They were 2-0 up at halftime as smart work from Nicolas Jackson enabled Marc Cucurella to open the scoring on 13 minutes, before Sterling missed a 27th-minute penalty with an attempt revealing a severe lack of confidence, angering the locals given he took the spot kick off the prolific Cole Palmer.

It got worse a minute before halftime as he sidefooted well wide when clean through, although an uptick came moments later when Sterling turned provider for Palmer to convert from close range.

The fragility of this Chelsea team continues to reflect badly on Pochettino, however. He cannot necessarily be blamed for the kind of individual mistake that led to Axel Disasi inexplicably overhitting a simple backpass past Robert Sánchez to score a bizarre 51st-minute own goal, or the individual quality that saw Stephy Mavididi curl in a brilliant 62nd-minute equaliser for the visitors.

But the collective loss of control is his responsibility to address, and it happens far too often for it to be coincidental.

Pochettino had sympathy for Sterling’s plight, facing chants of “get him off” from incandescent home supporters after blazing a 75th-minute free kick so high it would have looked out of place at Twickenham.

“It is obvious, I cannot hide nothing,” Pochettino said. “The feelings weren’t good for him, but I am going to support him. Today is a great opportunity to support him. He has an unbelievable CV, a player who has played in big teams, experienced player.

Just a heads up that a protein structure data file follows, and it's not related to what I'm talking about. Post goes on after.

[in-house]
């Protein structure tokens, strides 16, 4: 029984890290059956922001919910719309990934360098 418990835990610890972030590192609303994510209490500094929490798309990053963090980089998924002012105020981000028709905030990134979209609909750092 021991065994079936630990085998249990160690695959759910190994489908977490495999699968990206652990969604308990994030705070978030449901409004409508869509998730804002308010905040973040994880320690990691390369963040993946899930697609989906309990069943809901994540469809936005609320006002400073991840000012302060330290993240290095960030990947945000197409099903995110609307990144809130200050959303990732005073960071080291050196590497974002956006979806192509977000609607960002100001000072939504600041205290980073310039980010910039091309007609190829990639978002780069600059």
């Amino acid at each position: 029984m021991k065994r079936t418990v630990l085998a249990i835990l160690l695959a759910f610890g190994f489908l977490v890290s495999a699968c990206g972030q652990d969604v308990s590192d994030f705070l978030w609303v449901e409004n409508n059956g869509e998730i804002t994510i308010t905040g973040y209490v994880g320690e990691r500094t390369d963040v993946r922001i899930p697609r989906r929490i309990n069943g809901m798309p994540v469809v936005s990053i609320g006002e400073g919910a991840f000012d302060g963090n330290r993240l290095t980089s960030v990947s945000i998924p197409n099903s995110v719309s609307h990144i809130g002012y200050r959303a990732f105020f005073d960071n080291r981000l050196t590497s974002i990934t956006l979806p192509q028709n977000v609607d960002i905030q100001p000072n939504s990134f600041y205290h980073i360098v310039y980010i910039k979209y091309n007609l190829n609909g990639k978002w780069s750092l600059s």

“Of course, today he missed the penalty and some chances. But look, I am happy with him, we are going to support. I think the chance is to show we are building something. For sure, he is going to get the rhythm again that he needs to help the team.”

Somewhere within the madness, Palmer continues to keep his head. It was his delightful flick that created the opening for Chukwuemeka to strike the decisive blow. Palmer has now both scored and assisted in six different games for Chelsea in all competitions this season, more than any other Premier League player.

And Chelsea are at Wembley again with an opportunity to salvage a trophy from a turbulent campaign that has seen them trying to scramble into the top half of the table, uncertain of European qualification.

“Maybe I need to explain also to the fans,” Pochettino said. “We need to accept. It doesn’t mean that we agree or not agree. But we need to accept. All the fans in football live with expectation and always wanting the best for the club and the player. When you don’t match the expectation, that is the difficult thing for our fans to understand. I was talking also in the past: I am strong, I have no problem. We are going to keep moving in the same direction. Of course, we want to create a better atmosphere. I cannot lie.

“I hope next game our fans will be always unconditional in [being] behind the team because we are representing Chelsea. The players also, they want to give their best for the club and for the fans. We are in a process where we want to make our fans happy. I hope we can create until the end of the season, a good connection with the fans. I am not going to criticise them, because they are entitled to say what they want.”

At some point, Pochettino has to bring some calm to this chaos, otherwise it may end up consuming him.